The project has been shown in Venice: a historical town in which daily life and activities have been strongly influenced by tourism and a constant flow of people.
The Czech and Slovak Pavilion in Venice is primarily a place where there appeared a way to respond to this phenomenon directly in the Czech Republic. Our pavilion has been transformed into the UNES-CO company, where visitors can watch an event live-streamed right from the streets of Český Krumlov. Tourism has begun to be regulated from a number of sides in Venice, so I was interested in linking both places through this topic.
Can we consider Český Krumlov case as a metaphor? Viceversa, up to which point should art looks at the specific situation from close up?
It’s true that the UNES-CO project is a […]metaphor for all similar locations. After a long-term survey among the local people, I created a “List of Endangered Activitiy Types”; it contains the kinds of activities that local people say have completely disappeared from the old town, or which aren’t present at all and the locals would like to see happening in the center of town. For the most part, these are regular ordinary things like sweeping or taking out the garbage during the daytime, but some of them really make you stop and think. People have even mentioned such banalities like reading a book or sunbathing. At first glance, it may seem that Venice is much worse off when compared to Krumlov. You can feel a constant presence in the air that the locals want to fight for their place and not let it get taken away. The Venetians hang their clothes out and don’t care if they drip on the tourists’ heads, and there’s no way that a local wouldn’t get a place in the restaurant... This doesn’t happen in Krumlov. It’s like the local people have retreated and cleared the field for the tourists, as if they lived somewhere completely different. This is what my project is exploring, and it asks the question, “Who does this place actually belong to?” When I was collecting names and nicknames for the town, many people presented the concept of a Stolen Town. There are a number of UNESCO sites which can definitely be categorized like this. My project is supposed to point to this problem in a kind of absurd abbreviation; it’s definitely working, because it’s caused quite a big reaction among the locals themselves.
When someone is sitting outside on a bench with a book as part of our project, the tourists will start taking pictures right away. Our employees might offer tourists bread with salt, which is a Czech welcoming custom. And the Japanese, for example, are surprised that anyone even lives in the town at all.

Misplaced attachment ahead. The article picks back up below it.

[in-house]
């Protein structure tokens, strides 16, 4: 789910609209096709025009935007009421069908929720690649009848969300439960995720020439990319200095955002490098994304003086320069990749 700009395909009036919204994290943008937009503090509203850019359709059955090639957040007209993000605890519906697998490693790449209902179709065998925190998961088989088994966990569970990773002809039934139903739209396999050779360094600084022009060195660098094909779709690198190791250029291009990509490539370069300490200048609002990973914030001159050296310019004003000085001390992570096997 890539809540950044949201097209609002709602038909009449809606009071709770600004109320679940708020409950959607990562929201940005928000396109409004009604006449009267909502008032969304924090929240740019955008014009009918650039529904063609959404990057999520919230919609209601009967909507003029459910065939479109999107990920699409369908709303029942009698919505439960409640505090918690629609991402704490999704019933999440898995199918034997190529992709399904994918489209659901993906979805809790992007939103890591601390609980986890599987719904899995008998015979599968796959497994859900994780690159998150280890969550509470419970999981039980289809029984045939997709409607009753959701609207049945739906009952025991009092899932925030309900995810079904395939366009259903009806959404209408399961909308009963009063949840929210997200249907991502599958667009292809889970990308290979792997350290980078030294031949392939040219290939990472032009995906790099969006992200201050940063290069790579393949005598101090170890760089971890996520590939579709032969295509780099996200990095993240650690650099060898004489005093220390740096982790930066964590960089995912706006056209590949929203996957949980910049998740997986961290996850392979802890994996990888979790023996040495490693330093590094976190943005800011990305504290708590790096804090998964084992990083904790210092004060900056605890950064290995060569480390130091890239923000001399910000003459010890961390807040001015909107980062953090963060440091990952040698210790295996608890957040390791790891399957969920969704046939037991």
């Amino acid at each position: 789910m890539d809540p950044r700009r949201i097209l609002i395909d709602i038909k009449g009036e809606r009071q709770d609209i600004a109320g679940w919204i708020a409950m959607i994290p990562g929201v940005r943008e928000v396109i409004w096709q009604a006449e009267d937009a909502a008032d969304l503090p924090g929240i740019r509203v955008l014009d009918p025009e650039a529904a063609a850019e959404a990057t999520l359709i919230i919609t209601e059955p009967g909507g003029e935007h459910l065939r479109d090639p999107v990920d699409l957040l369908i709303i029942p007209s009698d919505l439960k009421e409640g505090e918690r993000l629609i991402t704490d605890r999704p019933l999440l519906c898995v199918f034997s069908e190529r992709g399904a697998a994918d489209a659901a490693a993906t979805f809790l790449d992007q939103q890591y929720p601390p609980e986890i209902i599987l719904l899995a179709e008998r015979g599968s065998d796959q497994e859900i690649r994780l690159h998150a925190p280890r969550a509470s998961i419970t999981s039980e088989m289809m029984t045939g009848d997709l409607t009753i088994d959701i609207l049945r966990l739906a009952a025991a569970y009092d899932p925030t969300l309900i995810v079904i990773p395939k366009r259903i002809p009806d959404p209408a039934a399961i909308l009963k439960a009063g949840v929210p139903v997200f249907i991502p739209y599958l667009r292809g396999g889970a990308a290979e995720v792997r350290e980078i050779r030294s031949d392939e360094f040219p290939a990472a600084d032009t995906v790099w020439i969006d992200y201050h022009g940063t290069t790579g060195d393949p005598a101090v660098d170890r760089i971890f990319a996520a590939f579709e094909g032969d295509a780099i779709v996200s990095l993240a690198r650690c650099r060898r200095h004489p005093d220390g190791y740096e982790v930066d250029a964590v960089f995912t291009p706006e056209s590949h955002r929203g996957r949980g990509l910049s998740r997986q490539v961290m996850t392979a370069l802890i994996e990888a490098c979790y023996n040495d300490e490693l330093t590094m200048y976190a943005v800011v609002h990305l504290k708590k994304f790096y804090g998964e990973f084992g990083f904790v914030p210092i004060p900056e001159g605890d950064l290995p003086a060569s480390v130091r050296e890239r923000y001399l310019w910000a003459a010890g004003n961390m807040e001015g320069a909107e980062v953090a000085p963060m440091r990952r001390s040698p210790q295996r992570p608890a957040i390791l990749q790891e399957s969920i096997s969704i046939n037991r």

You said that your “aim is not to criticize tourism, but to find a way to stop the stranger and make them citizen for a moment”. Could we define this work as a form of activism to raise awareness of citizen, tourists and travelers?
We certainly can. I urge the families I’ve employed, for example, to make contact with tourists. Like when someone is playing soccer in front of their house, they’ll kick the ball to someone passing by. And I think that visitors are interested in something more than what they’re currently finding in Krumlov. For example, when someone is sitting outside on a bench with a book as part of our project, the tourists will start taking pictures right away. Our employees might offer tourists bread with salt, which is a Czech welcoming custom. And the Japanese, for example, are surprised that anyone even lives in the town at all. I expected the project to get a lot of people emotional and excited, and this definitely happened. But it’s not really about the emotions, that’s simply a byproduct. The main thing is to talk about the town, to talk about living in it, to evoke a certain reflex from which some concrete solutions can emerge.
- Czech and Slovak Republic
- Curated by:
- Katerina Seda
- Giardini della Biennale di Venezia
- Opening dates:
- until 26 November 2018